"Recognizing the significance of the childish language used by Jimmy in his testimony, we consider his answers were apt in describing the perversive sexual conduct of defendant. Jimmy's statement of the circumstances attending defendant's act gives support, circumstantially, to Jimmy's direct evidence of completion of the crime by actual penetration. Jimmy, it seems, did not see defendant's penis, and Jimmy answered in effect, when pressed upon cross-examination, that he did not know defendant effected a penetration with the penis, but the penetration was not by defendant's finger because Jimmy saw both of defendant's hands. Jimmy's rectum became sore and inflamed. We believe the evidence was substantial and sufficient to justify the submission of the question of defendant's guilt to the jury."

Since the cause must be remanded for a new trial other questions must be given consideration. Defendant contends that the court erred in holding that the boy was competent to testify.

Under section 93-701-3, subd. 2, persons cannot be witnesses when "under ten years of age who appear incapable of receiving just impressions of the facts respecting which they are examined, or of relating them truly."

Here the judge in the absence of the jury interrogated the boy [3] generally with reference to the consequences that he expected would follow in the event he did not tell the truth. The court then determined that he was competent to testify, but indicated that if during the trial it developed that the witness did not know what he was talking about he would not hesitate to reverse his ruling.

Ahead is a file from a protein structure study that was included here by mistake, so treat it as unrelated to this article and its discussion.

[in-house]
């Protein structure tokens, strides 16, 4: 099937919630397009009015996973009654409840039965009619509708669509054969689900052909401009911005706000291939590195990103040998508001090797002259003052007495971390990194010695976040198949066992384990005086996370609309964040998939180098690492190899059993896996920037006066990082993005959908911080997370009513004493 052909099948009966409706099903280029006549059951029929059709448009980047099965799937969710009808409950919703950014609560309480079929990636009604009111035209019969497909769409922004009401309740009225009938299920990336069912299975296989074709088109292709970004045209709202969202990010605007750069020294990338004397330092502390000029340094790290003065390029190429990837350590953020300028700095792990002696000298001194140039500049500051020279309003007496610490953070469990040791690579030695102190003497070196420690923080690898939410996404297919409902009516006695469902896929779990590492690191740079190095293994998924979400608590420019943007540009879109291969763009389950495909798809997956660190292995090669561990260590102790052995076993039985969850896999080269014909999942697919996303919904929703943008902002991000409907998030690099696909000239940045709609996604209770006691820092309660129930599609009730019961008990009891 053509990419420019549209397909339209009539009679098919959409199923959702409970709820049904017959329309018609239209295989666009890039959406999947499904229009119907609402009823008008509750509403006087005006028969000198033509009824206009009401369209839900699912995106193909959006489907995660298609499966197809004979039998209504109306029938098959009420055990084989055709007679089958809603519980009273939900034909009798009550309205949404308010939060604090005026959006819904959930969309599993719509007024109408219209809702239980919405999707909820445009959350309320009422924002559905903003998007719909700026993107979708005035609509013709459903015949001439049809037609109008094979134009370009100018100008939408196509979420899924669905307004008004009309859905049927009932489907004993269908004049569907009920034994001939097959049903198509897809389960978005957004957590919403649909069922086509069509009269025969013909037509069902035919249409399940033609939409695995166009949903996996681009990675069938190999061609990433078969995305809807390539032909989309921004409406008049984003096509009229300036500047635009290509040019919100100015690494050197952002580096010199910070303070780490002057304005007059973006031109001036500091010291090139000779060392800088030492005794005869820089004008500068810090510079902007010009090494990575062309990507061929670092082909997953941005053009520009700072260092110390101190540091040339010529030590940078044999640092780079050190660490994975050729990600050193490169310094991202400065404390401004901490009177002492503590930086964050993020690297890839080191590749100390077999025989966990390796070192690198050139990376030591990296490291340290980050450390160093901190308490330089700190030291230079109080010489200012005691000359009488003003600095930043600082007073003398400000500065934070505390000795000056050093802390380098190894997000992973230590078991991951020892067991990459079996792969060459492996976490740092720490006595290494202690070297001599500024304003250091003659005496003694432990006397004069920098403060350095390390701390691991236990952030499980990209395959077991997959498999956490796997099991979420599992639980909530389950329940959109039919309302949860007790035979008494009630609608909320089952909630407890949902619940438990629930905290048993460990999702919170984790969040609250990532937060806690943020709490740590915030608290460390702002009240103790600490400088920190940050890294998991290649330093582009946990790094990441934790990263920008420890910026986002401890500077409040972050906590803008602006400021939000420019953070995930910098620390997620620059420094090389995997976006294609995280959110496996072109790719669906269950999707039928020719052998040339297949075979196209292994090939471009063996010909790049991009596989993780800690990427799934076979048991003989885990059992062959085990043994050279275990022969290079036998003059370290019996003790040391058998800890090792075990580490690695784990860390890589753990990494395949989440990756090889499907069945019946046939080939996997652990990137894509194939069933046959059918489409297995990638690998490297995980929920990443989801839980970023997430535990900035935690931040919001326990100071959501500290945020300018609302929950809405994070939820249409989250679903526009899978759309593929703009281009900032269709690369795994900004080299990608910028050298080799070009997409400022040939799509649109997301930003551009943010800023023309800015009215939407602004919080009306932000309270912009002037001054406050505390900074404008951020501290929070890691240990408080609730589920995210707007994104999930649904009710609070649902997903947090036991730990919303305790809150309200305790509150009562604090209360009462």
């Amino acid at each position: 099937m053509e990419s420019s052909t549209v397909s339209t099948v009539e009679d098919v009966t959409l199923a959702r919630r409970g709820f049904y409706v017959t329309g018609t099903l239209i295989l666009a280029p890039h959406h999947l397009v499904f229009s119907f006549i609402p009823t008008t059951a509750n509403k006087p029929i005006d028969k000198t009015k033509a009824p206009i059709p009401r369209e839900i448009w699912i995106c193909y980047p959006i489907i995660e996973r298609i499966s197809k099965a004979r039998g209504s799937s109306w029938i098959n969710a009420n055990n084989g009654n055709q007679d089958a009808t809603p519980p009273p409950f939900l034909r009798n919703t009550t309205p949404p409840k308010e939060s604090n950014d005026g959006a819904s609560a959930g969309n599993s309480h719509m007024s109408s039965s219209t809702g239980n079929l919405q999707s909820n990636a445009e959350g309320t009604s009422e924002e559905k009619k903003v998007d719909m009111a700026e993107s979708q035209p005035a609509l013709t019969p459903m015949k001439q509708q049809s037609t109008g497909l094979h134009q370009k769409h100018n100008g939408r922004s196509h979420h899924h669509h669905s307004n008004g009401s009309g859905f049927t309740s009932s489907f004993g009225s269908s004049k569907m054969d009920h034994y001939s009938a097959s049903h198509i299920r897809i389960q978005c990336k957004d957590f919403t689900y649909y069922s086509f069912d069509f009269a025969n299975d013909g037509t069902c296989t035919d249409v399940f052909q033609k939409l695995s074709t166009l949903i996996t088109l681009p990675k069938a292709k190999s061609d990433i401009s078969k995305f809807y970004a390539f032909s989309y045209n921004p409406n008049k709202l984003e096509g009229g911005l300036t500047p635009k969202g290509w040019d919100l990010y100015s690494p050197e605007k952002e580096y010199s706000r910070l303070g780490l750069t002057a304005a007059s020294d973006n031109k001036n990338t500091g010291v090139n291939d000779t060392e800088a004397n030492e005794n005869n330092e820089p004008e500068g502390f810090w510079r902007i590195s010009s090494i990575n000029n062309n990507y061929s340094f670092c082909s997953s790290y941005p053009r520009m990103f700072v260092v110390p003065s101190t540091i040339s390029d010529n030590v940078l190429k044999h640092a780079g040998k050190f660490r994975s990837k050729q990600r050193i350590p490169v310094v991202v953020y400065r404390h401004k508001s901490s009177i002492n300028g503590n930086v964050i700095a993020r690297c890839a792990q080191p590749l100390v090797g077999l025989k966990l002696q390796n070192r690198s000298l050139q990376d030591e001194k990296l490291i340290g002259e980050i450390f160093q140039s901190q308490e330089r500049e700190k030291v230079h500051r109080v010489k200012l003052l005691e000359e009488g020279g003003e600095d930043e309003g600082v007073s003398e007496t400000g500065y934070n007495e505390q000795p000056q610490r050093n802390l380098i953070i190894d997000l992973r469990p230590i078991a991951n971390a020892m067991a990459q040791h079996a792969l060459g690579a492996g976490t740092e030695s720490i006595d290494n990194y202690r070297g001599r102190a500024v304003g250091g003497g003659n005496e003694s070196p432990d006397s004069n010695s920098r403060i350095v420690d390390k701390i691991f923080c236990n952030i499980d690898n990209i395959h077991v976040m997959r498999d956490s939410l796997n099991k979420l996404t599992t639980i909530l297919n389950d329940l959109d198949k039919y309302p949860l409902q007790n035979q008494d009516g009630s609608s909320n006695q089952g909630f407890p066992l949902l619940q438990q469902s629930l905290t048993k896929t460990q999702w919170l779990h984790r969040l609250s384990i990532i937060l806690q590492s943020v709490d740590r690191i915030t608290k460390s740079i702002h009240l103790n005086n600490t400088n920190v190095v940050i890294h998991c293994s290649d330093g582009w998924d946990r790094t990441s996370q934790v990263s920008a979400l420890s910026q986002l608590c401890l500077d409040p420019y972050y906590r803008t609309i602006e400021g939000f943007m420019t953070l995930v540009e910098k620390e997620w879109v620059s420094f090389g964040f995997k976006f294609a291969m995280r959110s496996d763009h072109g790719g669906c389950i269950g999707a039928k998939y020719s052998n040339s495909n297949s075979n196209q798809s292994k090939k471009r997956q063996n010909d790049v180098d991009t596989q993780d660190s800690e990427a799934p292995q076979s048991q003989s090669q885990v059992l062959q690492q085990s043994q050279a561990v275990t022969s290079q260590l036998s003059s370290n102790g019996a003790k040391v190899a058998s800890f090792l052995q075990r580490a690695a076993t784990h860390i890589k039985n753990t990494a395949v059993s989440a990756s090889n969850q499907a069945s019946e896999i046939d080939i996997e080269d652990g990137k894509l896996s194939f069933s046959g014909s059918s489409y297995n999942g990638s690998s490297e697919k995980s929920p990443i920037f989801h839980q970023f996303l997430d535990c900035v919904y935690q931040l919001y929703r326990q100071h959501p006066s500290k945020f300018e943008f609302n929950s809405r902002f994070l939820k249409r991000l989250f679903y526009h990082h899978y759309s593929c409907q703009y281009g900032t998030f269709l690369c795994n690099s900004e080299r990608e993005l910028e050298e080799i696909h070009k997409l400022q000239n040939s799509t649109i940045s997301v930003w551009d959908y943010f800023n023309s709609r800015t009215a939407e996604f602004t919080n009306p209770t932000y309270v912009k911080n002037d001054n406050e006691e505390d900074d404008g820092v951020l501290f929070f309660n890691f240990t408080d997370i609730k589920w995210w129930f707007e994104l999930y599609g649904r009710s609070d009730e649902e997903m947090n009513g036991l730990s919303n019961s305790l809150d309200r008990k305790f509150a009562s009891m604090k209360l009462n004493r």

The judge did not interrogate the witness as to the facts regarding the crime and concerning which he was about to testify; this the defendant contends was error. With this we do not agree. It was competent for counsel for defendant to interrogate the boy further if he desired, but it was not incumbent upon the judge to do any more than to satisfy himself that the witness was competent. Nothing developed during the trial that should have caused the judge to reverse his ruling and declare the witness incompetent as a matter of law.

The question is largely one that rests within the discretion [4, 5] of the trial judge and his conclusion will not be interfered with unless there has been an abuse of discretion. See People v. Trolinder, 121 Cal.App.2d 819, 264 P.2d 601; People v. Arcia, 85 Cal.App.2d 127, 192 P.2d 31, and People v. Terry, 99 Cal.App.2d 579, 222 P.2d 95. While there were some minor inconsistencies in his testimony, this is nothing more than will be found with many witnesses who are not accustomed to the excitement attendant upon court proceedings. Such inconsistencies were for the jury to consider. People v. Slobodion, 31 Cal.App.2d 555, 191 P.2d 1. The court did not err in accepting the testimony of the boy and in ruling that he was a competent witness. The weight of his testimony was of course for the jury.

Another contention of defendant must be considered. The boy's [6] mother, over objection, was permitted to recite what he told her when he complained to her about what defendant had done. The rule is that it is proper for the person to whom complaint was made to testify to the fact that a complaint was made and may state the time, place and circumstances under which it was made but not what was said concerning the details of the crime. State v. Smith, 3 Wn.2d 543, 101 P.2d 298.

Here the boy's mother was permitted to state that he said to her "Frank Shambo had put his peepee in his butt."